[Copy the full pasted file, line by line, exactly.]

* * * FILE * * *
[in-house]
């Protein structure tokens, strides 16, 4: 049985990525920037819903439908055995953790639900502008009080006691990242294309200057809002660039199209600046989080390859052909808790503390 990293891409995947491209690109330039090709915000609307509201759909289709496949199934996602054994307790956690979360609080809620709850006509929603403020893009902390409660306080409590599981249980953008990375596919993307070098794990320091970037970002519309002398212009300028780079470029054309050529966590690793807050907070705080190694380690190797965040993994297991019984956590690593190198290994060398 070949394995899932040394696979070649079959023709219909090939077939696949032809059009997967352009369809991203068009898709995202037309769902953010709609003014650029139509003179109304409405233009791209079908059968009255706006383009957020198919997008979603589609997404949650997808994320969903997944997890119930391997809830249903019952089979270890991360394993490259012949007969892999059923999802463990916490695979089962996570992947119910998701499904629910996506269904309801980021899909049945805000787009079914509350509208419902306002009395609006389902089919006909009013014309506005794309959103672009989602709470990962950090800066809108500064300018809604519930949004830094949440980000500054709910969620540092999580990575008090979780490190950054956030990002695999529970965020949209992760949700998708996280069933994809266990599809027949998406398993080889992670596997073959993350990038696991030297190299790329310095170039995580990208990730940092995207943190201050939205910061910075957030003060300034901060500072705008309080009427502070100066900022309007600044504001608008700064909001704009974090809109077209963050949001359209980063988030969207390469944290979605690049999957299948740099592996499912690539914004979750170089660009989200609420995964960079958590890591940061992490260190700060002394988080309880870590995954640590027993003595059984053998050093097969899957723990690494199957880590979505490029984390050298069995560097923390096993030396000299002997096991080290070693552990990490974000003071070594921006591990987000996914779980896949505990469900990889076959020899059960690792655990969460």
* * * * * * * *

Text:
[in-house]
């Protein structure tokens, strides 16, 4: 049985990525920037819903439908055995953790639900502008009080006691990242294309200057809002660039199209600046989080390859052909808790503390 990293891409995947491209690109330039090709915000609307509201759909289709496949199934996602054994307790956690979360609080809620709850006509929603403020893009902390409660306080409590599981249980953008990375596919993307070098794990320091970037970002519309002398212009300028780079470029054309050529966590690793807050907070705080190694380690190797965040993994297991019984956590690593190198290994060398 070949394995899932040394696979070649079959023709219909090939077939696949032809059009997967352009369809991203068009898709995202037309769902953010709609003014650029139509003179109304409405233009791209079908059968009255706006383009957020198919997008979603589609997404949650997808994320969903997944997890119930391997809830249903019952089979270890991360394993490259012949007969892999059923999802463990916490695979089962996570992947119910998701499904629910996506269904309801980021899909049945805000787009079914509350509208419902306002009395609006389902089919006909009013014309506005794309959103672009989602709470990962950090800066809108500064300018809604519930949004830094949440980000500054709910969620540092999580990575008090979780490190950054956030990002695999529970965020949209992760949700998708996280069933994809266990599809027949998406398993080889992670596997073959993350990038696991030297190299790329310095170039995580990208990730940092995207943190201050939205910061910075957030003060300034901060500072705008309080009427502070100066900022309007600044504001608008700064909001704009974090809109077209963050949001359209980063988030969207390469944290979605690049999957299948740099592996499912690539914004979750170089660009989200609420995964960079958590890591940061992490260190700060002394988080309880870590995954640590027993003595059984053998050093097969899957723990690494199957880590979505490029984390050298069995560097923390096993030396000299002997096991080290070693552990990490974000003071070594921006591990987000996914779980896949505990469900990889076959020899059960690792655990969460």